“Matthew is a boy with a huge heart and wild imagination. Matthew has the double issue of both phonological awareness and rapid automatic naming challenges. Yet, he soars at listening comprehension, which has allowed him to compensate up until now. As his mother and as an educator, we wish that he could have had the kind of instruction that worked with his brain. And our older son, Jack, is a reluctant reader despite years of strategy instruction and immersion in wonderful children’s literature. But I feel hopeful as I think of the millions of children whose teachers will now know how to teach children like Matthew and Jack better. Your book will change children’s lives forever.”
Finally, in that letter two years ago, I also took a huge leap of faith. I planted the seed that maybe together, the three of us could write something special for upper elementary teachers to help them make sense of reading science, too.
“I wanted to share that I’ve been doing workshops for upper elementary and middle school teachers over the last year on how to bridge rich content for knowledge development with research-based strategy instruction. It’s my response to the knowledge-side of the science of reading. Are you thinking of doing a 3-5 version of Shifting the Balance? I’d love to connect if you would like a partner on that.”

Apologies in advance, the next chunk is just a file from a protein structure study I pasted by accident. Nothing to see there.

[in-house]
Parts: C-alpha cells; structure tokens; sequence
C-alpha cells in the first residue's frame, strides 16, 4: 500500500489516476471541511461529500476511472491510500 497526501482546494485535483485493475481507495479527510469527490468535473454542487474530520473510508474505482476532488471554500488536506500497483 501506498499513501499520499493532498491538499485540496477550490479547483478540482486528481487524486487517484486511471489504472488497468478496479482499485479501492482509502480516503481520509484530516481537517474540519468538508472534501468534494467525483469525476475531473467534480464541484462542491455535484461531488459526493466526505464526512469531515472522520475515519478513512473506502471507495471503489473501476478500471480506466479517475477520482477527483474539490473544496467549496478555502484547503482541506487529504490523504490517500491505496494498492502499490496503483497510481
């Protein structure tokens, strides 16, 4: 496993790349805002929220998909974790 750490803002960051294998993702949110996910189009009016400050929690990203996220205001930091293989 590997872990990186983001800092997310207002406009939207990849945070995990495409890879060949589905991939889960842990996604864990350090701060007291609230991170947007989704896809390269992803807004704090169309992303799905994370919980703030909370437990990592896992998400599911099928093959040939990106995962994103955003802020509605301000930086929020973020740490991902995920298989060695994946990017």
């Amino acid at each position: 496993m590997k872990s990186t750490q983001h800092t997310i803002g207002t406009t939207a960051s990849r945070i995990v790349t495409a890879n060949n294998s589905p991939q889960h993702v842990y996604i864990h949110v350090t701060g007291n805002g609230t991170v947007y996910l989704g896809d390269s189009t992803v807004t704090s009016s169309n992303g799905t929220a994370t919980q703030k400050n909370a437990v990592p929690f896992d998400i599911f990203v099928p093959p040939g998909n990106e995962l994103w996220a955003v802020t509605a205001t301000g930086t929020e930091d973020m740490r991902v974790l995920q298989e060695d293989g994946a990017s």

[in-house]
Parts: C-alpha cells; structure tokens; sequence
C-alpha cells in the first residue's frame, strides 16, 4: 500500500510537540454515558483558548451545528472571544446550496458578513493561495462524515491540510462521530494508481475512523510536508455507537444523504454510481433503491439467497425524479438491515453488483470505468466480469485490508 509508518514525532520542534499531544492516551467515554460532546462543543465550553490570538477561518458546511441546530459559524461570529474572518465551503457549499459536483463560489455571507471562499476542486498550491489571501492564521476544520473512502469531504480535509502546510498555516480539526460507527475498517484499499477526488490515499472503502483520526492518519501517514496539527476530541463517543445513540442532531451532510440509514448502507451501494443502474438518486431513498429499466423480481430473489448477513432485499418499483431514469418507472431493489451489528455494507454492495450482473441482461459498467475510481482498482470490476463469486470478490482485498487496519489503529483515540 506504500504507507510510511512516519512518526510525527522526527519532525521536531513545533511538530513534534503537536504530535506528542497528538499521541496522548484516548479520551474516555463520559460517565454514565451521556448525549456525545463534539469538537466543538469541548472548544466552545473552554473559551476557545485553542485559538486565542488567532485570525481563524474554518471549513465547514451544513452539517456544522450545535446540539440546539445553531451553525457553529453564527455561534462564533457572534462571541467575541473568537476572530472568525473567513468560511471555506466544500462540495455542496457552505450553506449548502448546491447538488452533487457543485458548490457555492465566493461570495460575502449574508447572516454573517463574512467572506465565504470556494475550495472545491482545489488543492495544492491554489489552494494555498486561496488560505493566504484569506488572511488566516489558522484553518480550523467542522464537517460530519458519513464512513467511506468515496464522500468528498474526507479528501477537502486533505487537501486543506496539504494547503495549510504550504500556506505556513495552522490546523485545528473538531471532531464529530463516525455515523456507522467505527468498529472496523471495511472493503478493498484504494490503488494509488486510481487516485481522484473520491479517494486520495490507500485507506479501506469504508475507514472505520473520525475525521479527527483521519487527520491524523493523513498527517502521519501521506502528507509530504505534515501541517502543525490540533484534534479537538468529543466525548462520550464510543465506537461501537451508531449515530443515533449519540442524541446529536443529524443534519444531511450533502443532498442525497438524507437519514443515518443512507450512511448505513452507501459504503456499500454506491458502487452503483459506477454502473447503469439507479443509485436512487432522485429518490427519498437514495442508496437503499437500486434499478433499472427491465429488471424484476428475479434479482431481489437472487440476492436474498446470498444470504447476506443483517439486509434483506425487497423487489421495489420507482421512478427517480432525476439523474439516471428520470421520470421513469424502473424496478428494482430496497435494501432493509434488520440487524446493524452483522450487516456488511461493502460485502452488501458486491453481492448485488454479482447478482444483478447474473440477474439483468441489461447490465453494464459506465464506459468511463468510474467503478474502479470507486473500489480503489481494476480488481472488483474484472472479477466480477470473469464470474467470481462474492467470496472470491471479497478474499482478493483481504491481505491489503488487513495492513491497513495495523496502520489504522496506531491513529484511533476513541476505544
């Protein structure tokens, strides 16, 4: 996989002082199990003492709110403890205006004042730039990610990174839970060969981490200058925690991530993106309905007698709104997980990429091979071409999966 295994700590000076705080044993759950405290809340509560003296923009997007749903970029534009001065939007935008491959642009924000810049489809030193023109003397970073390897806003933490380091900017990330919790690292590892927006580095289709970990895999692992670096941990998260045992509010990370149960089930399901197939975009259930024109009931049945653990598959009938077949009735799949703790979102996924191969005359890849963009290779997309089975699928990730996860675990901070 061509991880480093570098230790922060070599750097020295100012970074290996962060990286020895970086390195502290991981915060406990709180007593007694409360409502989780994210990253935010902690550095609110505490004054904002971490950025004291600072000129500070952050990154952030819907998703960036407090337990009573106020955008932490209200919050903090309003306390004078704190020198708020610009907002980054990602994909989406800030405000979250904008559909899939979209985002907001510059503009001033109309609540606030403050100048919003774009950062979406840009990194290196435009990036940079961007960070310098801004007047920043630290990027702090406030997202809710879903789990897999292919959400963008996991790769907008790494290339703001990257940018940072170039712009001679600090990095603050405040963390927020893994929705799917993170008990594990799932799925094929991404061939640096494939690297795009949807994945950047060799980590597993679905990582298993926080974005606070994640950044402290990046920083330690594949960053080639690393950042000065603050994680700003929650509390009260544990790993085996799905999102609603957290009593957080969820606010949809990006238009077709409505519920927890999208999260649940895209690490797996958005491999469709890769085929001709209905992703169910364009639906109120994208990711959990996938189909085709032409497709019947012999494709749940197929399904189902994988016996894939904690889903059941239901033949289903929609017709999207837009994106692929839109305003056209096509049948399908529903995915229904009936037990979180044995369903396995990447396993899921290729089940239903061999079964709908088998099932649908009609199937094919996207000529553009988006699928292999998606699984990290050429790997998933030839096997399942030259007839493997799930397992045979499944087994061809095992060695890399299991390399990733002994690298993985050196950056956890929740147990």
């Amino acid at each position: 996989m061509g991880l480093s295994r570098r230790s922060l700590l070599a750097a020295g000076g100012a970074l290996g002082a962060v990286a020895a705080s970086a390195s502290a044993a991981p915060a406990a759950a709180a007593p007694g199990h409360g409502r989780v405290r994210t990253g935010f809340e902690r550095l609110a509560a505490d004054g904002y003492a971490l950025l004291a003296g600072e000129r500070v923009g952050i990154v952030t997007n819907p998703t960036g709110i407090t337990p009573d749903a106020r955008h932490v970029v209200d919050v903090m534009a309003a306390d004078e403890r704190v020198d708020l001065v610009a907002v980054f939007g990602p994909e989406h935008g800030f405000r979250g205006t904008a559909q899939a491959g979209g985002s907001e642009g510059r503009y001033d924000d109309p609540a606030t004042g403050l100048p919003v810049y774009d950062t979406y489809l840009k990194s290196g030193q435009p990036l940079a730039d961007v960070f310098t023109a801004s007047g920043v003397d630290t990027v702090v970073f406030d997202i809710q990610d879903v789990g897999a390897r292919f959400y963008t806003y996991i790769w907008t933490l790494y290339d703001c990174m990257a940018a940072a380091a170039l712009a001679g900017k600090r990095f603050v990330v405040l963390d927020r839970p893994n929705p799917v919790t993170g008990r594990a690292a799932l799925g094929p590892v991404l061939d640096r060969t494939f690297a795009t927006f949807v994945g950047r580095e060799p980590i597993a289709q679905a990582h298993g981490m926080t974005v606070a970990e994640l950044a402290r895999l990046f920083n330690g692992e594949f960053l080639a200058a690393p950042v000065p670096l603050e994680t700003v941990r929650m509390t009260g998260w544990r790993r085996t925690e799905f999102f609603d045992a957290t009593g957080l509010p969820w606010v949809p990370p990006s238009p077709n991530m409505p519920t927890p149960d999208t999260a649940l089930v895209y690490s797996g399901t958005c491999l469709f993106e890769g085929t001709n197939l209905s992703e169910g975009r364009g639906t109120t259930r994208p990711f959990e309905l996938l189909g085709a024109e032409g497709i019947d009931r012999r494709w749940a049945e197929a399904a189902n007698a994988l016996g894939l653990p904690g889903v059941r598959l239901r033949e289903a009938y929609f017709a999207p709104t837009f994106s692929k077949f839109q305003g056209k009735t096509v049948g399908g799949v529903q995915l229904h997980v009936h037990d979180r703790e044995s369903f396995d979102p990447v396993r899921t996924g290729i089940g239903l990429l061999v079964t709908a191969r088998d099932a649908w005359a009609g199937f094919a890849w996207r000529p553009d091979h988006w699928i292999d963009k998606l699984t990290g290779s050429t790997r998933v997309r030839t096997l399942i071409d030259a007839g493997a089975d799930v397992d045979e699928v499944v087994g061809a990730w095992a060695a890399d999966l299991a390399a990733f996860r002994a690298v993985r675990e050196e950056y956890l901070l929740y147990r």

As it turns out, all three of us – all invested in working toward reading reconciliation and an end to the reading wars – were thinking about readers beyond second grade and about those K-2 students who were already making strong progress as readers. We were also noticing (happily) that more and more research studies, podcasts, and blog posts were calling attention not just to decoding and foundational skills but also to comprehension and knowledge building. Once the amazing team at Stenhouse got behind our project, it took us more than two years to get this book ready to go into the world. There was a lot to grapple with – not the least of which was figuring out how three people, including a new writer joining an established writing team–would collaborate. Then, we began what the six shifts in this new book would actually be. We spent countless hours pouring over the scientific research–especially several important meta-analyses that came out while writing this book. We worked to nail down key misunderstandings and high-leverage routines, just as Jan and Kari had in the K-2 book. And then we wrote, revised, revised some more, and revised even more – right up until the final deadline. We put a lot of love and care into the book. We did all of this in hopes that this new Shifting the Balance book will help educators (like you) help more children (like Matthew and Jack) unlock the secrets of the written code and follow their own big dreams, whatever those may be. The book is rolling off the presses as I write this, and we are excited that we will soon get to share it with you. In the meantime, I am so grateful that Jan and Kari said “YES! Let’s do it!” to my suggestion that we write something special together. And I am also grateful for your willingness to step into this head space and heart space with us as you look for ways to make learning to read easier, not harder, for the children you serve. With love and gratitude, Katie